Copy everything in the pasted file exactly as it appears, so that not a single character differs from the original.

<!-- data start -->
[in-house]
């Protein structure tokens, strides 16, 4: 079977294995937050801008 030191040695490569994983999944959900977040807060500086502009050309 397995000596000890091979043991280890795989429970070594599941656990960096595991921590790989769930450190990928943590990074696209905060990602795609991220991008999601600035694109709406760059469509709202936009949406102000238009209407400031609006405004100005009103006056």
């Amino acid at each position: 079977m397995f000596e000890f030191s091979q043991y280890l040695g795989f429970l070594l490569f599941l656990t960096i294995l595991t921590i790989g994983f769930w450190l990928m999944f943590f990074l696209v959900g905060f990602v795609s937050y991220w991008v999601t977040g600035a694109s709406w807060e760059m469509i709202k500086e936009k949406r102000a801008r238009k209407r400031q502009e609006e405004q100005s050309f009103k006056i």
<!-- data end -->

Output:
[in-house]
């Protein structure tokens, strides 16, 4: 079977294995937050801008 030191040695490569994983999944959900977040807060500086502009050309 397995000596000890091979043991280890795989429970070594599941656990960096595991921590790989769930450190990928943590990074696209905060990602795609991220991008999601600035694109709406760059469509709202936009949406102000238009209407400031609006405004100005009103006056």
């Amino acid at each position: 079977m397995f000596e000890f030191s091979q043991y280890l040695g795989f429970l070594l490569f599941l656990t960096i294995l595991t921590i790989g994983f769930w450190l990928m999944f943590f990074l696209v959900g905060f990602v795609s937050y991220w991008v999601t977040g600035a694109s709406w807060e760059m469509i709202k500086e936009k949406r102000a801008r238009k209407r400031q502009e609006e405004q100005s050309f009103k006056i």